RSM: Who is this guy? This is my guitar player, Jr. He’s not feeling well.

aqnb: Who’s the film director?

JT: Oh, Jon Demiglio, he’s my good friend.

aqnb: And that’s how the band got started?

RSM: Yeah, a film student was interested in doing a documentary on me. We met and he said, ‘how do you feel about going on tour?’ I said ‘you’re crazy. I stay home and I don’t go out much at all. I could never go out on a tour. I could do one show.’ But he introduced me to his friends and they became my band. I love the music and I love them for playing. It just all fell into place. This was last year beginning of 2011.

aqnb: So do you have another band, Jr?

JT: Yeah, the band is called Tropical Ooze. It’s just a kind of art pop group; rock thing. My guitar sounds the way it sounds and we play in kind of the same way, so it fits really well with Stevie’s thing. It’s easy because you just go to YouTube, learn the song off there and practice and we’re ready to play. But sometimes the tape speeds are fucked up and we’ll learn in the wrong key and he’d be like, ‘no, it’s in D’.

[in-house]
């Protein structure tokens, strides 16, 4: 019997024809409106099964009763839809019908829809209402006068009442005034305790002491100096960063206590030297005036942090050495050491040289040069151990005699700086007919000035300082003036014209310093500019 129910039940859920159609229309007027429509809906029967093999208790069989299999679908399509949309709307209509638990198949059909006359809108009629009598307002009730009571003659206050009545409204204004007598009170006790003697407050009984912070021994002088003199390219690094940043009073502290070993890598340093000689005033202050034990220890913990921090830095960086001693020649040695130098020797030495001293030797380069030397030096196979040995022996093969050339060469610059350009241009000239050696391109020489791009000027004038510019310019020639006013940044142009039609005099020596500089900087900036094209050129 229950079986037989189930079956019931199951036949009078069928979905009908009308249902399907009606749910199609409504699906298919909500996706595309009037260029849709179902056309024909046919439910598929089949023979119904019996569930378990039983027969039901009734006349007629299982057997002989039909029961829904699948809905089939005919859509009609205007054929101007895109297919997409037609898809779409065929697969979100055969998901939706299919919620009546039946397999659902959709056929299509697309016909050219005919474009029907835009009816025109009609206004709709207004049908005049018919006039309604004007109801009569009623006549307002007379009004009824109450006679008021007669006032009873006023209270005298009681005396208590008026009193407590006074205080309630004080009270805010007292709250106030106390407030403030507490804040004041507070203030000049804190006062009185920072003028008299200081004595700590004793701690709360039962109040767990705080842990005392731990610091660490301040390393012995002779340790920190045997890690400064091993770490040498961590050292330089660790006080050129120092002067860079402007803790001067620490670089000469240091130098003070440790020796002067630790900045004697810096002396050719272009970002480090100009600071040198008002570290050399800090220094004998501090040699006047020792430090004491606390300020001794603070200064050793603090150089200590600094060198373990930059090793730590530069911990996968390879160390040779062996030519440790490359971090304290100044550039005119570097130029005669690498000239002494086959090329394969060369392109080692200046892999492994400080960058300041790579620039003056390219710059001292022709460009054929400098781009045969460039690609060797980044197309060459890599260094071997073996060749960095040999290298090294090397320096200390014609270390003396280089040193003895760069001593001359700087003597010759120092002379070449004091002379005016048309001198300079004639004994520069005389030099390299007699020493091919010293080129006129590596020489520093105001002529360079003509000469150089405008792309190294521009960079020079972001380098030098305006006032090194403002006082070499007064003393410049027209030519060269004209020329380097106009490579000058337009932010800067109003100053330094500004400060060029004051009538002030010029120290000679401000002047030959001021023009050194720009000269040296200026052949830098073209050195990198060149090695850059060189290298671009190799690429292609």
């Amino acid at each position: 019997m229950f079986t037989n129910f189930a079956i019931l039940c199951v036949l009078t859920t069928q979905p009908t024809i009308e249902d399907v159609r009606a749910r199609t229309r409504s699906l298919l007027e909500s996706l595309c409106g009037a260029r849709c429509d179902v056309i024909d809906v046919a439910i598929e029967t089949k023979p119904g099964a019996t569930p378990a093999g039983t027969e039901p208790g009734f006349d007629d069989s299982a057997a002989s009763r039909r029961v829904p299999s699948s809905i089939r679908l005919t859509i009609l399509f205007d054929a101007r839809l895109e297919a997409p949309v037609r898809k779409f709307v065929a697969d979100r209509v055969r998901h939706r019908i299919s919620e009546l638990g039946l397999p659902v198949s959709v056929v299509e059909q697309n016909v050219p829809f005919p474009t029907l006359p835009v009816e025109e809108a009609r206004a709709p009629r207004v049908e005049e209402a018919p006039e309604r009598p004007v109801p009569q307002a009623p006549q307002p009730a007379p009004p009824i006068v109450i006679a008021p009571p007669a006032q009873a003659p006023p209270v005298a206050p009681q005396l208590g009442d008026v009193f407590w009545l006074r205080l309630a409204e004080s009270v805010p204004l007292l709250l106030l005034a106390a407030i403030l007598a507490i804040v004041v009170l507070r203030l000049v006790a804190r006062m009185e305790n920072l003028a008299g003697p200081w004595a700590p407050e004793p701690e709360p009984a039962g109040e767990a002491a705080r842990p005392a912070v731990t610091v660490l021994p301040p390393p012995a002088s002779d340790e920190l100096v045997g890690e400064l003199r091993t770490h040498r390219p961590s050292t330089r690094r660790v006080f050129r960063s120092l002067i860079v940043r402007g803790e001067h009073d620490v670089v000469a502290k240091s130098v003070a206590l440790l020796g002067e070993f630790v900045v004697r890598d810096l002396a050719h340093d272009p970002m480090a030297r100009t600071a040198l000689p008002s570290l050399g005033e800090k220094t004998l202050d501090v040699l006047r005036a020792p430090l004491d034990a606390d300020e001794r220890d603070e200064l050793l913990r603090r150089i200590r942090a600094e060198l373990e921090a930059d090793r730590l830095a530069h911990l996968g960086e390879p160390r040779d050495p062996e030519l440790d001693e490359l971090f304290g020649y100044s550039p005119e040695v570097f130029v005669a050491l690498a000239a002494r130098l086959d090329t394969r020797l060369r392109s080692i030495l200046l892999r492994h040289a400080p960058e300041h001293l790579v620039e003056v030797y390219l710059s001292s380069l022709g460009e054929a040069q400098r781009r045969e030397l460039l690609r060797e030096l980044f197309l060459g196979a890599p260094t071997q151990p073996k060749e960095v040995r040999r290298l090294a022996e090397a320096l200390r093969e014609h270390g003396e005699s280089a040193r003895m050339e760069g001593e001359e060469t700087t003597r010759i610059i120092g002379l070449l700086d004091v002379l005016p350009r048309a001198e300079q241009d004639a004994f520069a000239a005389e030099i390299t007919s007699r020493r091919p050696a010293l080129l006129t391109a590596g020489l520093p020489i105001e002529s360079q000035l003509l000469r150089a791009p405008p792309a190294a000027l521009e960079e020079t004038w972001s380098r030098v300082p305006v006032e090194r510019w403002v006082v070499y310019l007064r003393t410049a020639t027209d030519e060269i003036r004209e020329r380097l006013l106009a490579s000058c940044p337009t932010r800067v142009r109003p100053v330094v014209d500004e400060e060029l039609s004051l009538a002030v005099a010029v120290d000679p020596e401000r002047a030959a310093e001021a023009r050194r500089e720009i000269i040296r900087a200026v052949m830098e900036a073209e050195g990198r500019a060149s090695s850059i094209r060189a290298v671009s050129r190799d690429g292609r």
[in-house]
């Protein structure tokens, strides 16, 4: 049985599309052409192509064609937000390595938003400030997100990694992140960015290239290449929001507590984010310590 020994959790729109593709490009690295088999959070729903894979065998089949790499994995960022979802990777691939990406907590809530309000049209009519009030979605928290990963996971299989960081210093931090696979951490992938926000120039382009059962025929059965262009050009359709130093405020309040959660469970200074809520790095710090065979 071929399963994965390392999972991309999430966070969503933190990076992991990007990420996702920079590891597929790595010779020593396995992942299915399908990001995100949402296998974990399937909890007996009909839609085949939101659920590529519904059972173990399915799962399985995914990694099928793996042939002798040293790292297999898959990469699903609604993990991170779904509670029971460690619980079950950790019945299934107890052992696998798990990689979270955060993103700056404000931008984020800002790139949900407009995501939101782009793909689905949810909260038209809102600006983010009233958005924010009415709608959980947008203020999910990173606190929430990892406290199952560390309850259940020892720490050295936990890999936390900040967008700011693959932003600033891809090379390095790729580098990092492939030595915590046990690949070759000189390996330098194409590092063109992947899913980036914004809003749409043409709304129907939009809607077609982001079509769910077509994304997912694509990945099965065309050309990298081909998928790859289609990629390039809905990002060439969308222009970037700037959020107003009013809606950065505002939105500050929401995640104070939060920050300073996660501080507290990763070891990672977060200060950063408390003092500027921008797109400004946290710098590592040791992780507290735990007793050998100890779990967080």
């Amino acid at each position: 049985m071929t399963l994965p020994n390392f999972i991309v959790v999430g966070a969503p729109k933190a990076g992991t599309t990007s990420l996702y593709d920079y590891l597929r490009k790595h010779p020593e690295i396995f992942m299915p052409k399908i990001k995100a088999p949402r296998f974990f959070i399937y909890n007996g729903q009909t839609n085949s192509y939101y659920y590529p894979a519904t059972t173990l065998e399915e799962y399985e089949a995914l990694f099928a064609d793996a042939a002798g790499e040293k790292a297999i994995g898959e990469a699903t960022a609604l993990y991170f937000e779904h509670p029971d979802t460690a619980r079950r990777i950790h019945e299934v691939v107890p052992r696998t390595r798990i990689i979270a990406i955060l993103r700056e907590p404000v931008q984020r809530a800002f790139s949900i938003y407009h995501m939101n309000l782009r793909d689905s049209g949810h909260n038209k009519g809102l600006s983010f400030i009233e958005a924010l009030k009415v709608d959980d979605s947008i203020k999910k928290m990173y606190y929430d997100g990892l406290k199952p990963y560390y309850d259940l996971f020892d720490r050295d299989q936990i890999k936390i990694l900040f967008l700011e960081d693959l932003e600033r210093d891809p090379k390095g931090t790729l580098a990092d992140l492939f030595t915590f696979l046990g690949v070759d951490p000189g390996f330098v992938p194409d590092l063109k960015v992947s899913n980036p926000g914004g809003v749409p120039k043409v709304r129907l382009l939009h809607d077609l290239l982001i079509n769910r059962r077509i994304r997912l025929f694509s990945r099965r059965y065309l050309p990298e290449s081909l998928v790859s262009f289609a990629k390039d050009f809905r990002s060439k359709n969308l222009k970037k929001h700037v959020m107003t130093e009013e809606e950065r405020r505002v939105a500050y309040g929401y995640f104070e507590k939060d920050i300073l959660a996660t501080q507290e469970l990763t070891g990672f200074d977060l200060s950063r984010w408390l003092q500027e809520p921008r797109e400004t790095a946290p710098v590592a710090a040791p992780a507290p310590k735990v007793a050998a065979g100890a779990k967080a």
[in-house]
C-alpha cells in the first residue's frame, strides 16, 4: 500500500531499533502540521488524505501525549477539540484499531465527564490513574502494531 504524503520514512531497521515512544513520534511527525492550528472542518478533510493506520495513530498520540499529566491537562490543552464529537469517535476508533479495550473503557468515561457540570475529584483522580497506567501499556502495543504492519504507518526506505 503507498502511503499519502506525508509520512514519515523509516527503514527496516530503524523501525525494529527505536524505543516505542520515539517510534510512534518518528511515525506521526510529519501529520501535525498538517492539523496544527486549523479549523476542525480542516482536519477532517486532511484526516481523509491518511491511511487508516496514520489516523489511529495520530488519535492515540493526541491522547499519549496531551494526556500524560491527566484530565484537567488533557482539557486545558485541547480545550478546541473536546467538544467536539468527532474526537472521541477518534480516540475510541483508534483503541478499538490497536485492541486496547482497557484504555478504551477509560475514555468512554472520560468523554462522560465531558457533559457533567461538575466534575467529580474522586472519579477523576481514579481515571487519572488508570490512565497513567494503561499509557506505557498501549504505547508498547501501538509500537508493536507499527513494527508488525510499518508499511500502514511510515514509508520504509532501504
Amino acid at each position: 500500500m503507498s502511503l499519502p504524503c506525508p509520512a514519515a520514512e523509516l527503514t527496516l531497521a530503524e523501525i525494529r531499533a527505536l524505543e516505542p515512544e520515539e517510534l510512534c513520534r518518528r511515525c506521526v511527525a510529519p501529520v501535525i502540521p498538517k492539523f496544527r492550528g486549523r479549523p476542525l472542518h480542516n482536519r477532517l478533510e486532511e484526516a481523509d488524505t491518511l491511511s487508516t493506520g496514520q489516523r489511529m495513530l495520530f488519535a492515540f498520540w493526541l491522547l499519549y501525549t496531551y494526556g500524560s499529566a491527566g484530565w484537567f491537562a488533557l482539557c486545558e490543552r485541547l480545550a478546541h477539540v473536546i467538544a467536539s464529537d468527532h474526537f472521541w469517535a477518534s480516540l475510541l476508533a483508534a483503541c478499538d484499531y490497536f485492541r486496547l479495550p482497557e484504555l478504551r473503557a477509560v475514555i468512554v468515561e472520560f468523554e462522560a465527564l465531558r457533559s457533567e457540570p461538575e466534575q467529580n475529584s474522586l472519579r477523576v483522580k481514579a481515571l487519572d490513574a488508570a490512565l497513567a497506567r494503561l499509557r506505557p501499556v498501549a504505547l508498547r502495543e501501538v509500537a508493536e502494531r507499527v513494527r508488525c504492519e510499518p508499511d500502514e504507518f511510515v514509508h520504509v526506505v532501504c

aqnb: There are a lot of samey-sounding bands playing around right now.

JT: Yeah, everywhere. Even scenes are totally dead. I bet there was great music in Seattle in ’86, ’87, ’89, ‘90 when it starts to break, ‘91 ‘92 ‘93.

But now indie rock, with all the blogs and commentary and the way that people can broadcast them selves from everywhere… it’s supposed to be this great revolution that equalises all the great art, that makes it available, but it also destroys scenes. Because if you can’t play in obscurity for five or six years in your home town, where everybody plays and fucks each other… all those relationships and developments that happen in scenes… if you can’t have that then what is the fucking point of Brooklyn being Brooklyn?